By Wendy A. Hoke
CLEVELAND-The burn unit on the fifth floor of MetroHealth’s near west side campus is quiet today. As Father Art Snedecker, the Catholic chaplain, enters the unit he walks past the nurse’s station when his pager goes off. He turns to use the phone and check in on a patient. After a brief call, all is well—for now.
Snedecker is the chaplain for all the hospital’s critical care units, including patients and staff, and administers to its many Catholic patients.
Lynne Yurko, nurse manager of the burn unit, is standing nearby and smiles when she sees him coming down the hallway. “He is our priest, friend and colleague,” she says. “We laugh together and cry together and when something awful or evil happens, we pray together,” she says.
His presence fosters a peaceful environment in this critical care unit where stress levels frequently run very high.
“Father Art,” as his ID badge says, has been part of the hospital’s multi-disciplinary team for 10 years, and it’s a position that mixes his love of Christ and the power of prayer in healing with the miracles of modern medicine.
His presence has become so important to the burn unit that he, Yurko and three physicians conducted research on the role his pastoral care plays in reducing pain and anxiety in burn patients.
Using prayer, pastoral counseling, guided imagery (the use of rhythmic breathing and visualization) and breath of God (imagining the spirit of God entering them as they breathe), researchers found a significant decrease in both pain and anxiety for patients regardless of gender or faith community affiliation.
The work of guided imagery grew out of Father Snedecker’s work with a 15-year-old burn patient a number of years ago. “This boy had a high degree of pain and anxiety and was under sedation. He should not have remembered anything. But he ran with the image of being at a lake and fishing. In between expletives he would talk about the weather, the day, the clouds, the sky. What was so incredible was when he came out of sedation he wanted to apologize for his language. He should not have even remembered it,” he says, because of the heavy medications.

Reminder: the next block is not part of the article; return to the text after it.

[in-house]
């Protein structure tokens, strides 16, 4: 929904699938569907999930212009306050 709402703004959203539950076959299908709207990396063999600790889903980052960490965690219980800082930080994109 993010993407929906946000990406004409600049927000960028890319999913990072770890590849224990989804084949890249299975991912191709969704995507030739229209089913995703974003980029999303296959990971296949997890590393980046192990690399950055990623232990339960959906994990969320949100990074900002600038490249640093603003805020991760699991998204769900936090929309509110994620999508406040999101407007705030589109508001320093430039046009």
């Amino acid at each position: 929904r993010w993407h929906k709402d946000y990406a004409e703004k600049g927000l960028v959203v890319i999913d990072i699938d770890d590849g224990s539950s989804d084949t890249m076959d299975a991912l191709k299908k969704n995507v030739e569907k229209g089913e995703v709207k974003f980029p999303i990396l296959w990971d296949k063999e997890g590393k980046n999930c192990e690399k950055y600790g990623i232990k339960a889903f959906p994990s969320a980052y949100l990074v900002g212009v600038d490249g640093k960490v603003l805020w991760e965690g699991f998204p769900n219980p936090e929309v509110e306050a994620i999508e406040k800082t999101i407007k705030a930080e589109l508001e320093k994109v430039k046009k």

The therapy worked as Father Snedecker knew it would.
When he was in seminary in the late 1960s and early 1970s, Father Snedecker would have reflection retreats in which he was asked to picture himself sitting at a table with Jesus. “What’s he wearing? Is he smiling? Can you look into his eyes? What is he saying?”
Daydreaming and the process of sighing or expelling a deep breath is the body’s natural release of stress. That’s what Father Snedecker uses to empower patients in their own healing. “It’s as powerful as a person’s imagination and as intimate as their breath.”
In hindsight his path seems very clear.
Father Snedecker had always wanted to become a doctor. He was an orderly at Parma General Hospital and entered Bowling Green State University as a pre-med major. But after he entered college he received a different calling and chose instead to enter the seminary.
After his ordination, he was given a choice to pursue campus ministry or hospital chaplaincy. One night while sitting outside the chapel at Parma Hospital, he prayed for guidance. “I said no to chaplaincy and as I was driving away I wondered why I did that.
“Looking back I think I was too young and didn’t have enough life experience,” he says.
After years as a campus minister and then a parish priest, he suffered a heart attack and, at age 48, required open-heart surgery.
“I knew I needed to make lifestyle changes and I knew I’d been given a second chance,” he says. Against the advice of friends, he resigned as pastor of Immaculate Conception in Akron, and it wasn’t long after that former Bishop Anthony Pilla asked if he’d consider being a hospital chaplain.
What began as a temporary assignment became much more from the first moment Father Snedecker, now 60, set foot on MetroHealth. “As soon as I walked in the doors, I fell in love with the place. God blesses Metro because it cares for the poor,” he says.
“I learned very early on that I couldn’t do this alone. Every unit of the hospital operates as a team in caring for the patient. The work is not mine alone because Christ is here with me.”
The job remains tough because he faces not only trauma and tragedy, but also acts of evil at times. “My faith has been challenged, but also rewarded and I am a richer person for having this work in my life.”
Hoke is a freelance writer.